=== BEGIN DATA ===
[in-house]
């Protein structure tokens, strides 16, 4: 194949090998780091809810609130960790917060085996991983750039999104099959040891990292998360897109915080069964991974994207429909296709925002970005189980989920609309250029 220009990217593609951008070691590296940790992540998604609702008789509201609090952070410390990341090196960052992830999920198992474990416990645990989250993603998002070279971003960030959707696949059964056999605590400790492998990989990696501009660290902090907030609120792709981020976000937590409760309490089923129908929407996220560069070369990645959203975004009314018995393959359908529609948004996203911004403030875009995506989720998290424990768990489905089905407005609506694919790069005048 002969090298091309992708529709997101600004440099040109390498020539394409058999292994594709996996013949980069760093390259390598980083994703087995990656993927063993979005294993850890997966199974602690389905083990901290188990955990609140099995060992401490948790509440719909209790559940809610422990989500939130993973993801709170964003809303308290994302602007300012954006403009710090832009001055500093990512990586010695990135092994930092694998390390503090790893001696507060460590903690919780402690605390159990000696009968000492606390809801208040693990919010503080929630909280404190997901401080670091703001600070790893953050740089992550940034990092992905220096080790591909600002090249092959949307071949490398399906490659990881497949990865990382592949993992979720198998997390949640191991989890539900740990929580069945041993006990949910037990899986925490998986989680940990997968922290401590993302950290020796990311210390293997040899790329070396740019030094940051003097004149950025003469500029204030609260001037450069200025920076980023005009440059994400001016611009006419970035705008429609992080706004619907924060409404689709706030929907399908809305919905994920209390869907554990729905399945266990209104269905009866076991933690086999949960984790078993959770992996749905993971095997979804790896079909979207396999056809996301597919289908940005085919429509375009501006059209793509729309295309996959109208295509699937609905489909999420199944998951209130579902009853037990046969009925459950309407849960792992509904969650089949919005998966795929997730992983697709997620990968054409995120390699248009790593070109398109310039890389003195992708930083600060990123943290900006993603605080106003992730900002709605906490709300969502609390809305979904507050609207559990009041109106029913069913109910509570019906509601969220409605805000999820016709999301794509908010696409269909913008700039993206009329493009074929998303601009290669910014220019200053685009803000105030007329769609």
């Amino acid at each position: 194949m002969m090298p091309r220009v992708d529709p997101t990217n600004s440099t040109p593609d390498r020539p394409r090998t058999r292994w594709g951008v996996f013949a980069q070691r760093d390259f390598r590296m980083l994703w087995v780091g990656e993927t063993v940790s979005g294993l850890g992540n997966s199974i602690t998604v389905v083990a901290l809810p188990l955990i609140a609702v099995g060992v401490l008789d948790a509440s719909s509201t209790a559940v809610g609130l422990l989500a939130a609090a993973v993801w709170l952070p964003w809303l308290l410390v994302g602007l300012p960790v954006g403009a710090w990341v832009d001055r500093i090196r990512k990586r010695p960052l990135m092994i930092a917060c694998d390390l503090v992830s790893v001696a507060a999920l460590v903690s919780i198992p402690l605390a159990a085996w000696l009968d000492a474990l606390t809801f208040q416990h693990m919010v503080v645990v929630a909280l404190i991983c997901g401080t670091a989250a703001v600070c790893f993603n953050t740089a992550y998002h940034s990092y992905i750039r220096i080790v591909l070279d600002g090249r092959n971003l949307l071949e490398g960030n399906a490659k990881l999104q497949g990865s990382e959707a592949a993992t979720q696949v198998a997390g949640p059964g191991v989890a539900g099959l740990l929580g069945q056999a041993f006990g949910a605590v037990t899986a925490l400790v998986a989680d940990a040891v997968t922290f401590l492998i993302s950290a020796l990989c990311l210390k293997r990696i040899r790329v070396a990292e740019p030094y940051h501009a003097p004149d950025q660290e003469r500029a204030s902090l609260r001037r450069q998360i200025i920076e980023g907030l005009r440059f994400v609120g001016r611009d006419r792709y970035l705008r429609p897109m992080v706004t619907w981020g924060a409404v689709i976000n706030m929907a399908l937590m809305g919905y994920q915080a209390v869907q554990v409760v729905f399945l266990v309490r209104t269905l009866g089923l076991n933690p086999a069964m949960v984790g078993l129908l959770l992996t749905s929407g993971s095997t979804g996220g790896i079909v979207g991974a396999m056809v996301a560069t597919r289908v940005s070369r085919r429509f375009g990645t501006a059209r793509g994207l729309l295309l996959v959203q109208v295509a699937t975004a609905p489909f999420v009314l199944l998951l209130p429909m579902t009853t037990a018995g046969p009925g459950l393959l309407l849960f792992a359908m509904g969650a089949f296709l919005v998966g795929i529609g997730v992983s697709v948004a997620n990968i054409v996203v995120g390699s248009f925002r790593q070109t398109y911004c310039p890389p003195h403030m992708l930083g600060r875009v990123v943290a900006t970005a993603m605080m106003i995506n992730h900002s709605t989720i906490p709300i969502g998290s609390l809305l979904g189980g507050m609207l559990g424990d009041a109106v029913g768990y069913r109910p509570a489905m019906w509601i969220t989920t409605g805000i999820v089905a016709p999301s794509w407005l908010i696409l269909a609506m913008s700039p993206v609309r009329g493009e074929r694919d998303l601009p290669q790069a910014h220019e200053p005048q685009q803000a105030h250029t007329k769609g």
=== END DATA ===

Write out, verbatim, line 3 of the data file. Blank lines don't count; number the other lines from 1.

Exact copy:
């Amino acid at each position: 194949m002969m090298p091309r220009v992708d529709p997101t990217n600004s440099t040109p593609d390498r020539p394409r090998t058999r292994w594709g951008v996996f013949a980069q070691r760093d390259f390598r590296m980083l994703w087995v780091g990656e993927t063993v940790s979005g294993l850890g992540n997966s199974i602690t998604v389905v083990a901290l809810p188990l955990i609140a609702v099995g060992v401490l008789d948790a509440s719909s509201t209790a559940v809610g609130l422990l989500a939130a609090a993973v993801w709170l952070p964003w809303l308290l410390v994302g602007l300012p960790v954006g403009a710090w990341v832009d001055r500093i090196r990512k990586r010695p960052l990135m092994i930092a917060c694998d390390l503090v992830s790893v001696a507060a999920l460590v903690s919780i198992p402690l605390a159990a085996w000696l009968d000492a474990l606390t809801f208040q416990h693990m919010v503080v645990v929630a909280l404190i991983c997901g401080t670091a989250a703001v600070c790893f993603n953050t740089a992550y998002h940034s990092y992905i750039r220096i080790v591909l070279d600002g090249r092959n971003l949307l071949e490398g960030n399906a490659k990881l999104q497949g990865s990382e959707a592949a993992t979720q696949v198998a997390g949640p059964g191991v989890a539900g099959l740990l929580g069945q056999a041993f006990g949910a605590v037990t899986a925490l400790v998986a989680d940990a040891v997968t922290f401590l492998i993302s950290a020796l990989c990311l210390k293997r990696i040899r790329v070396a990292e740019p030094y940051h501009a003097p004149d950025q660290e003469r500029a204030s902090l609260r001037r450069q998360i200025i920076e980023g907030l005009r440059f994400v609120g001016r611009d006419r792709y970035l705008r429609p897109m992080v706004t619907w981020g924060a409404v689709i976000n706030m929907a399908l937590m809305g919905y994920q915080a209390v869907q554990v409760v729905f399945l266990v309490r209104t269905l009866g089923l076991n933690p086999a069964m949960v984790g078993l129908l959770l992996t749905s929407g993971s095997t979804g996220g790896i079909v979207g991974a396999m056809v996301a560069t597919r289908v940005s070369r085919r429509f375009g990645t501006a059209r793509g994207l729309l295309l996959v959203q109208v295509a699937t975004a609905p489909f999420v009314l199944l998951l209130p429909m579902t009853t037990a018995g046969p009925g459950l393959l309407l849960f792992a359908m509904g969650a089949f296709l919005v998966g795929i529609g997730v992983s697709v948004a997620n990968i054409v996203v995120g390699s248009f925002r790593q070109t398109y911004c310039p890389p003195h403030m992708l930083g600060r875009v990123v943290a900006t970005a993603m605080m106003i995506n992730h900002s709605t989720i906490p709300i969502g998290s609390l809305l979904g189980g507050m609207l559990g424990d009041a109106v029913g768990y069913r109910p509570a489905m019906w509601i969220t989920t409605g805000i999820v089905a016709p999301s794509w407005l908010i696409l269909a609506m913008s700039p993206v609309r009329g493009e074929r694919d998303l601009p290669q790069a910014h220019e200053p005048q685009q803000a105030h250029t007329k769609g």